Recently, President Uhuru Kenyatta visited Cuba accompanied by officials from the national and county governments.
Among the many goodies negotiated between the two governments was the offer by the Cuban government to send 100 doctors to help Kenya deal with a perceived skill deficit.
The Ministry of Health later clarified that all these doctors being “imported” would be specialists covering areas where we have shortages in this country.
Apparently, the number was arrived at by calculating that each of the 47 counties would receive two specialists and the remaining six specialists would be sent to the national referral hospitals.
This sounds quite reasonable on the face of it, save for the fact that we are treating this Cuban doctors as commodities to be imported.
However, the recent clarification by the Council of Governors on the content of the agreements gives a more interesting perspective to the whole affair.
The Cuban doctors will ‘train county health workers on malaria vector control, and the management of HIV, hepatitis, and additionally, the National Government has undertaken to pay their salaries while the County Governments will “provide furnished housing facilities, security, and transport”.
While it is undeniable that Cuba enjoys one of the best health systems in the world with enviable health indicators, it is crazy to think that we can import their efficient health system by hiring 100 (or even more) of their doctors and transplanting them into our healthcare system.
This demonstrates a complete misreading of the problems bedevilling the sector, and a continuation of our quick-fix mentality to chronic problems.
The problem with Kenya’s health system is not solely about an absolute shortage of specialised staff. The problem is one of organisation.
Our disorganised procurement of equipment without considering need has meant that essential equipment is left out in some centres in favour of more advanced equipment that nobody knows how to use.
Our medications and commodities are very expensive, contributing to the high cost of care in this country.
We are also setting aside very little funding to support training and research in order to produce more specialised staff and the new knowledge necessary to face modern health challenges.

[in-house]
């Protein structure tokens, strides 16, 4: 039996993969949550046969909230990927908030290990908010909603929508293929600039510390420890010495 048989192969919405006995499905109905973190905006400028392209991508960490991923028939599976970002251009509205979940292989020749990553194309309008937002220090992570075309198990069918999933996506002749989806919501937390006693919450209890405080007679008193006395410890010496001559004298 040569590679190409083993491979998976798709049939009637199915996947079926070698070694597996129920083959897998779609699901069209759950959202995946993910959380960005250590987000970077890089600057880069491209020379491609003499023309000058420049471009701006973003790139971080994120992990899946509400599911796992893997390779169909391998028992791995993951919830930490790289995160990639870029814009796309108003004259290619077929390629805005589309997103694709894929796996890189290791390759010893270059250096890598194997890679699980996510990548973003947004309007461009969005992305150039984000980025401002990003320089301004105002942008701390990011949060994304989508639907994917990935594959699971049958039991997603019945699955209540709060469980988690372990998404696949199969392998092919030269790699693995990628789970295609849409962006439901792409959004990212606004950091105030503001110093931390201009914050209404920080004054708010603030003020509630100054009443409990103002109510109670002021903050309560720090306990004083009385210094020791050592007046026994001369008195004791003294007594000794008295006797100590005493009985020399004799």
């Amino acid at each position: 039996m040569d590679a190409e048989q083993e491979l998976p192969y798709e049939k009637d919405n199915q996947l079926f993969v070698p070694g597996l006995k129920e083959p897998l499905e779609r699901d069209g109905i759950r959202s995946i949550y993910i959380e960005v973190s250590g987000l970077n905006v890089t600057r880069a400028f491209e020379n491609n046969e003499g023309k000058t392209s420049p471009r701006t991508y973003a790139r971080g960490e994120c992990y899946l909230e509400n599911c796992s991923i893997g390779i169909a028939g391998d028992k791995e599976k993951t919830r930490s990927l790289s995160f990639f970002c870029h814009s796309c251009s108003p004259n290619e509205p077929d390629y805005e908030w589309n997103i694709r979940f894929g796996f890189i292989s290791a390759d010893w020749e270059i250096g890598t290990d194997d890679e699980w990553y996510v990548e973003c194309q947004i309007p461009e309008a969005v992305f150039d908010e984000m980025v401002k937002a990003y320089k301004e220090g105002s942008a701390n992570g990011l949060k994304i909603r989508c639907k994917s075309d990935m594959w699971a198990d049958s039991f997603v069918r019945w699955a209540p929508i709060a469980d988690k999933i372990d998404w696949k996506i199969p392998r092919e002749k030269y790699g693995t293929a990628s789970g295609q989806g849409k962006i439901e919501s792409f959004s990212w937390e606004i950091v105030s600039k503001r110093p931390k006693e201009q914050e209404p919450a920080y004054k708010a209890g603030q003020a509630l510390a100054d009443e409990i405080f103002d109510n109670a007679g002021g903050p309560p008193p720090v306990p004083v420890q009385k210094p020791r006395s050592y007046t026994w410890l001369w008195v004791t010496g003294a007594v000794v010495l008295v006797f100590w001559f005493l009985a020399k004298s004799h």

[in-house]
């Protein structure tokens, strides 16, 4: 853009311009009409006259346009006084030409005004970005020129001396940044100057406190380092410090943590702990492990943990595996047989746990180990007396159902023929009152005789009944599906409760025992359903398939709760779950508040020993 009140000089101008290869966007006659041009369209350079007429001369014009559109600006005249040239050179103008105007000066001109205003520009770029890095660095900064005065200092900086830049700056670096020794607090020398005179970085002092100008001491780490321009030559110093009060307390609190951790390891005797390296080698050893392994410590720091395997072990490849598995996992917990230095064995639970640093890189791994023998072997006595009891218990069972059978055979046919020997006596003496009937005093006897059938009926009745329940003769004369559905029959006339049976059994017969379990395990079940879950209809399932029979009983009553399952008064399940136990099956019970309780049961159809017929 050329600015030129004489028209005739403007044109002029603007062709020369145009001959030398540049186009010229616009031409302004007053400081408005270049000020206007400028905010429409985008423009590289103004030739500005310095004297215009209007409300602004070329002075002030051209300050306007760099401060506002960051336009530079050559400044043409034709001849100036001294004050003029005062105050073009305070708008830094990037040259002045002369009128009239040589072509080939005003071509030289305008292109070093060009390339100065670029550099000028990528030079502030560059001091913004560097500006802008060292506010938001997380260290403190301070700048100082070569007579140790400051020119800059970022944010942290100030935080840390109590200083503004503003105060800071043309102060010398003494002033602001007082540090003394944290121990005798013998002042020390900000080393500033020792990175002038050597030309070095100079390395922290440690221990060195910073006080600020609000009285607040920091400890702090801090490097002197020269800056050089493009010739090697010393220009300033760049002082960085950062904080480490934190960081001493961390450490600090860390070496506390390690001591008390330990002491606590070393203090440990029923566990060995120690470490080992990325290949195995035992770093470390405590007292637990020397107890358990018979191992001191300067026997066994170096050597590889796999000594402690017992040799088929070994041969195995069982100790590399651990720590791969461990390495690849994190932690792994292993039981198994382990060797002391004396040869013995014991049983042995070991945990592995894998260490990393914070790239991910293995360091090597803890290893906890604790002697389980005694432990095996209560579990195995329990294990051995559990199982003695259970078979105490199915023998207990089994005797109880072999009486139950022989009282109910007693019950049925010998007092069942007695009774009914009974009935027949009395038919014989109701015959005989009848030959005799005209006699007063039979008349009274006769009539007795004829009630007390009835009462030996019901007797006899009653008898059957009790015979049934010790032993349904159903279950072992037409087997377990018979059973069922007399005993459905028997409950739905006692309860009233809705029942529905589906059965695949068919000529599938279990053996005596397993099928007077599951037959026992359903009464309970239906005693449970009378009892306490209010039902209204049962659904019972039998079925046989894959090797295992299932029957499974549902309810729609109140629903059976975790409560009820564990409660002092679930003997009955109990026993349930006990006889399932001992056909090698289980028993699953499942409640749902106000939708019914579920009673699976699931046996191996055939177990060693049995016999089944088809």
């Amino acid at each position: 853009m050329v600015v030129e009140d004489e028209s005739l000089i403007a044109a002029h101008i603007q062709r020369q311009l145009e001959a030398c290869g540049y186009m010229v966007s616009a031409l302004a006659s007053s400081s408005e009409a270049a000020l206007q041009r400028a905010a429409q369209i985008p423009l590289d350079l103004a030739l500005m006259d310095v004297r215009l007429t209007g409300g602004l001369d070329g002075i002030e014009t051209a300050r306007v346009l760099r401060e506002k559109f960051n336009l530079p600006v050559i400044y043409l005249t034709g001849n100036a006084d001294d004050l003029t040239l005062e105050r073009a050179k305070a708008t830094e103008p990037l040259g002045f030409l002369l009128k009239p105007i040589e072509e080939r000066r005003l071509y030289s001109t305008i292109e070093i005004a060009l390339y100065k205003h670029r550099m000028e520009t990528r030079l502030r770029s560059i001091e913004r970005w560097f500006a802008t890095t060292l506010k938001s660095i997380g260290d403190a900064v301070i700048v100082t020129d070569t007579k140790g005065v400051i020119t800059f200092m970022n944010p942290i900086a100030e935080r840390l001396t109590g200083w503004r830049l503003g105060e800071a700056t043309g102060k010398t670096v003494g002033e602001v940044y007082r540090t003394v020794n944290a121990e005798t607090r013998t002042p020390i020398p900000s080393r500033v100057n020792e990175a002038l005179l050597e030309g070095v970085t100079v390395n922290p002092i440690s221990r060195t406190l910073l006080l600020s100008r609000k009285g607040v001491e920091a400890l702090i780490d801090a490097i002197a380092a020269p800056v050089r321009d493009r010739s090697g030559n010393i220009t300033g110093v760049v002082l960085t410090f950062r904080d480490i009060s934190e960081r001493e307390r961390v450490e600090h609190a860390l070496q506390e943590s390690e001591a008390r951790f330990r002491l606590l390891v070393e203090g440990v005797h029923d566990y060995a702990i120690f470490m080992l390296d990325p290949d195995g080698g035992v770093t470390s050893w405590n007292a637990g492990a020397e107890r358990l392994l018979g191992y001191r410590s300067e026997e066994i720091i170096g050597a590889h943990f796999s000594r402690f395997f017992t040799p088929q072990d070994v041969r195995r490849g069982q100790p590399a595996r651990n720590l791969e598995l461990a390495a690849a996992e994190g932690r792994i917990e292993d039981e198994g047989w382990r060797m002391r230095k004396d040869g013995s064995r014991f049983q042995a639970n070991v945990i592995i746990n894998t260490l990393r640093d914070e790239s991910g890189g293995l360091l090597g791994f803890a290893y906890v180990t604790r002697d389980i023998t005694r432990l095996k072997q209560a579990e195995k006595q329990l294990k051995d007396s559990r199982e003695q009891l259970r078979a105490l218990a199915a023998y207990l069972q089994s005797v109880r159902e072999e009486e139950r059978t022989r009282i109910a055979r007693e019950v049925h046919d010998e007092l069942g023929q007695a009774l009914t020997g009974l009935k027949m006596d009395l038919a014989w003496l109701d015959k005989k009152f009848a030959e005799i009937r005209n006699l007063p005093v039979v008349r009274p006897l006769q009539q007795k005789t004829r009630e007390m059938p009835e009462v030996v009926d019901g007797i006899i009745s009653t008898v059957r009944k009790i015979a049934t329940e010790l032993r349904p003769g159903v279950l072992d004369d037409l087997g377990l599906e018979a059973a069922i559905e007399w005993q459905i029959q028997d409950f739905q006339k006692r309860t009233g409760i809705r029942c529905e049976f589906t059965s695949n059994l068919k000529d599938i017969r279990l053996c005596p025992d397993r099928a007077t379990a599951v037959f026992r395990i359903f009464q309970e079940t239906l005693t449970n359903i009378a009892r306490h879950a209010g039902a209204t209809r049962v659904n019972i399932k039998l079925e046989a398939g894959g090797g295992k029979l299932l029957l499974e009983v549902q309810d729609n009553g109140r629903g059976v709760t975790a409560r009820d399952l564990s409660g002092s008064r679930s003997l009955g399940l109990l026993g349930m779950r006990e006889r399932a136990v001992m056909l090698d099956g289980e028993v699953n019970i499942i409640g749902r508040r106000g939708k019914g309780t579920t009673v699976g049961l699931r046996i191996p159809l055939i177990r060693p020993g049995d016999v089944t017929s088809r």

Finally, our haphazard recruitment and distribution of human resources for health has resulted in significantly skewed service availability in this country.
The sum total of these shortcomings is that there are places in this country where for the right price you can access better care than you can get anywhere in the world, while in other areas you would die of diseases that were eradicated elsewhere in the middle ages.
This is the very antithesis of universal health coverage, which I conceptualise as “public funds spent on public facilities and services to keep the public healthy, ensuring the public doesn’t become or remain poor because of disease”.
How can Cuba help Kenya to achieve universal health coverage?
Firstly, the Cubans can help us acquire equipment and supplies at lower cost.
Given the many innovations in the Cuban health system, we can learn a thing or two about locally manufacturing our own equipment, medications and other consumables, and controlling the prices so that they do not impoverish the users, thus ensuring that every tax shilling goes further in helping Kenyans remain healthy.
Secondly, we can learn from the Cubans how they have managed to continuously fund research into innovations that help them deal with both traditional and emerging health challenges, and how their health managers have convinced the politicians to maintain this funding stream despite competing needs.
Perhaps we can organise student and staff exchange between our institutions of health worker education, in order to crystallise these tricks and get us into the first world of health research.
Finally, perhaps the Cubans can help the Kenya government to design a corruption-free health financing mechanism in which government health expenditure approaches 15 per cent of budget, and addresses the important healthcare needs of the population.
Atwoli is Associate Professor and Dean, Moi University School of Medicine [email protected]